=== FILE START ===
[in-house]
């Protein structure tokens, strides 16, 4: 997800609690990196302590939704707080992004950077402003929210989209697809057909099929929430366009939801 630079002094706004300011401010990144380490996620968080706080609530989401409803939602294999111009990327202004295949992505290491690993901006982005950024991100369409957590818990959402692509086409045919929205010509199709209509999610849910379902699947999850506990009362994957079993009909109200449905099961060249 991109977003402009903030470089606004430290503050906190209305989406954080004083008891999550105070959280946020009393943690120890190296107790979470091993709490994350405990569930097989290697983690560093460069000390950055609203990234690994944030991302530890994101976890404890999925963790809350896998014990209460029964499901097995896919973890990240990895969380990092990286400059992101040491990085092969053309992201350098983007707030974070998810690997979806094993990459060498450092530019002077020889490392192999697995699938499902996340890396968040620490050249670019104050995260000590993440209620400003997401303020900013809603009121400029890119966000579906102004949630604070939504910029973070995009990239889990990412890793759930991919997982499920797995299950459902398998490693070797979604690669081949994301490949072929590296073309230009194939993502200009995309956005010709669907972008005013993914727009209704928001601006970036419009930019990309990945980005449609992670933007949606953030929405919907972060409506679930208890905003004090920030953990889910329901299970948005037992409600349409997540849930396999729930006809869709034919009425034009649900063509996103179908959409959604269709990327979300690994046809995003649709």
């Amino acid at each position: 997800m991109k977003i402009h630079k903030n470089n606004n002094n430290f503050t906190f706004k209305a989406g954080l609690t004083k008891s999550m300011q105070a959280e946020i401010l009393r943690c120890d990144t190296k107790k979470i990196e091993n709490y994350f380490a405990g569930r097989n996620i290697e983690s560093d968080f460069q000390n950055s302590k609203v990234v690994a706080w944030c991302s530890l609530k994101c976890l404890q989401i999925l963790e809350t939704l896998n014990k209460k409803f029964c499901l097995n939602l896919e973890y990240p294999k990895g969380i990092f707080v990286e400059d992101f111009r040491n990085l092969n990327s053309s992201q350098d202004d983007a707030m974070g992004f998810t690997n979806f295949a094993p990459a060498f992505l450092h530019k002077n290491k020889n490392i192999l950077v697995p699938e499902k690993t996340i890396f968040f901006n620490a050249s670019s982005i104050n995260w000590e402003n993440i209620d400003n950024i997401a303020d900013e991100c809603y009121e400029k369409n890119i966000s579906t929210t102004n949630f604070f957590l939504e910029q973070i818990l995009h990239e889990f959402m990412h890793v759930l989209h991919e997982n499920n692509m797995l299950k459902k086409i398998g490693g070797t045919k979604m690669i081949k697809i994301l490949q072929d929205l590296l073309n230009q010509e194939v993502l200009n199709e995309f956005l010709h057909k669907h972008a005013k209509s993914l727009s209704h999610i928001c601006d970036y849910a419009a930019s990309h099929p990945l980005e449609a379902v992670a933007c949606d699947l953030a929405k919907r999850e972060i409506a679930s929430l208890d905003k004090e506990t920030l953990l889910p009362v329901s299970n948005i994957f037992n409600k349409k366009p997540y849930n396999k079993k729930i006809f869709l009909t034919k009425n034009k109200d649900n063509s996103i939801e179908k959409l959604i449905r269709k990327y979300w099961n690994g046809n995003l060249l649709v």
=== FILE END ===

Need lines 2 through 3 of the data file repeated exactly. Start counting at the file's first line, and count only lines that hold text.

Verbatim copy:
């Protein structure tokens, strides 16, 4: 997800609690990196302590939704707080992004950077402003929210989209697809057909099929929430366009939801 630079002094706004300011401010990144380490996620968080706080609530989401409803939602294999111009990327202004295949992505290491690993901006982005950024991100369409957590818990959402692509086409045919929205010509199709209509999610849910379902699947999850506990009362994957079993009909109200449905099961060249 991109977003402009903030470089606004430290503050906190209305989406954080004083008891999550105070959280946020009393943690120890190296107790979470091993709490994350405990569930097989290697983690560093460069000390950055609203990234690994944030991302530890994101976890404890999925963790809350896998014990209460029964499901097995896919973890990240990895969380990092990286400059992101040491990085092969053309992201350098983007707030974070998810690997979806094993990459060498450092530019002077020889490392192999697995699938499902996340890396968040620490050249670019104050995260000590993440209620400003997401303020900013809603009121400029890119966000579906102004949630604070939504910029973070995009990239889990990412890793759930991919997982499920797995299950459902398998490693070797979604690669081949994301490949072929590296073309230009194939993502200009995309956005010709669907972008005013993914727009209704928001601006970036419009930019990309990945980005449609992670933007949606953030929405919907972060409506679930208890905003004090920030953990889910329901299970948005037992409600349409997540849930396999729930006809869709034919009425034009649900063509996103179908959409959604269709990327979300690994046809995003649709």
């Amino acid at each position: 997800m991109k977003i402009h630079k903030n470089n606004n002094n430290f503050t906190f706004k209305a989406g954080l609690t004083k008891s999550m300011q105070a959280e946020i401010l009393r943690c120890d990144t190296k107790k979470i990196e091993n709490y994350f380490a405990g569930r097989n996620i290697e983690s560093d968080f460069q000390n950055s302590k609203v990234v690994a706080w944030c991302s530890l609530k994101c976890l404890q989401i999925l963790e809350t939704l896998n014990k209460k409803f029964c499901l097995n939602l896919e973890y990240p294999k990895g969380i990092f707080v990286e400059d992101f111009r040491n990085l092969n990327s053309s992201q350098d202004d983007a707030m974070g992004f998810t690997n979806f295949a094993p990459a060498f992505l450092h530019k002077n290491k020889n490392i192999l950077v697995p699938e499902k690993t996340i890396f968040f901006n620490a050249s670019s982005i104050n995260w000590e402003n993440i209620d400003n950024i997401a303020d900013e991100c809603y009121e400029k369409n890119i966000s579906t929210t102004n949630f604070f957590l939504e910029q973070i818990l995009h990239e889990f959402m990412h890793v759930l989209h991919e997982n499920n692509m797995l299950k459902k086409i398998g490693g070797t045919k979604m690669i081949k697809i994301l490949q072929d929205l590296l073309n230009q010509e194939v993502l200009n199709e995309f956005l010709h057909k669907h972008a005013k209509s993914l727009s209704h999610i928001c601006d970036y849910a419009a930019s990309h099929p990945l980005e449609a379902v992670a933007c949606d699947l953030a929405k919907r999850e972060i409506a679930s929430l208890d905003k004090e506990t920030l953990l889910p009362v329901s299970n948005i994957f037992n409600k349409k366009p997540y849930n396999k079993k729930i006809f869709l009909t034919k009425n034009k109200d649900n063509s996103i939801e179908k959409l959604i449905r269709k990327y979300w099961n690994g046809n995003l060249l649709v």